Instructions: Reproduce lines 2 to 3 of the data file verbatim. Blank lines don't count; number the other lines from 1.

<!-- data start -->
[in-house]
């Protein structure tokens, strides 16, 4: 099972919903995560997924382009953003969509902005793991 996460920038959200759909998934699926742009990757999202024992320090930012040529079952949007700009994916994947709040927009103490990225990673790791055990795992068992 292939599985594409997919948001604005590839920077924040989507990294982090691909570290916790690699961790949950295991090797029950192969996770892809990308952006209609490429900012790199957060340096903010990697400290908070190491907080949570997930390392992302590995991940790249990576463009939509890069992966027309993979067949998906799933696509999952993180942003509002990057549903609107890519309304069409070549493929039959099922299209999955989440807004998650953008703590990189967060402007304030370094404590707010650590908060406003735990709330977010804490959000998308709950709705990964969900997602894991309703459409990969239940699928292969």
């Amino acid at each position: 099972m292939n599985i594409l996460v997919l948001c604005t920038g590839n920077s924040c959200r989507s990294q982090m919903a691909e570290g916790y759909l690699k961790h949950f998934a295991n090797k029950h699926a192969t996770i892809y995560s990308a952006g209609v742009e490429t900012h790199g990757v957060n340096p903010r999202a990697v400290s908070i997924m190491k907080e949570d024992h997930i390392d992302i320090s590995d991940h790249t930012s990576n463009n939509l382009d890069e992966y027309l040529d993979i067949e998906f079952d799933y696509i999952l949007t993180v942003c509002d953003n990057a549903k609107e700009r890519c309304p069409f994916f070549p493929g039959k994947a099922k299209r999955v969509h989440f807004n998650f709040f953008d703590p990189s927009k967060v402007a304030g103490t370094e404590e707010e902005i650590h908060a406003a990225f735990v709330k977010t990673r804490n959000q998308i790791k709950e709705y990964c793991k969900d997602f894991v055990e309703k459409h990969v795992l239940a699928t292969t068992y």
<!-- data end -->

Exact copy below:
């Protein structure tokens, strides 16, 4: 099972919903995560997924382009953003969509902005793991 996460920038959200759909998934699926742009990757999202024992320090930012040529079952949007700009994916994947709040927009103490990225990673790791055990795992068992 292939599985594409997919948001604005590839920077924040989507990294982090691909570290916790690699961790949950295991090797029950192969996770892809990308952006209609490429900012790199957060340096903010990697400290908070190491907080949570997930390392992302590995991940790249990576463009939509890069992966027309993979067949998906799933696509999952993180942003509002990057549903609107890519309304069409070549493929039959099922299209999955989440807004998650953008703590990189967060402007304030370094404590707010650590908060406003735990709330977010804490959000998308709950709705990964969900997602894991309703459409990969239940699928292969």
């Amino acid at each position: 099972m292939n599985i594409l996460v997919l948001c604005t920038g590839n920077s924040c959200r989507s990294q982090m919903a691909e570290g916790y759909l690699k961790h949950f998934a295991n090797k029950h699926a192969t996770i892809y995560s990308a952006g209609v742009e490429t900012h790199g990757v957060n340096p903010r999202a990697v400290s908070i997924m190491k907080e949570d024992h997930i390392d992302i320090s590995d991940h790249t930012s990576n463009n939509l382009d890069e992966y027309l040529d993979i067949e998906f079952d799933y696509i999952l949007t993180v942003c509002d953003n990057a549903k609107e700009r890519c309304p069409f994916f070549p493929g039959k994947a099922k299209r999955v969509h989440f807004n998650f709040f953008d703590p990189s927009k967060v402007a304030g103490t370094e404590e707010e902005i650590h908060a406003a990225f735990v709330k977010t990673r804490n959000q998308i790791k709950e709705y990964c793991k969900d997602f894991v055990e309703k459409h990969v795992l239940a699928t292969t068992y």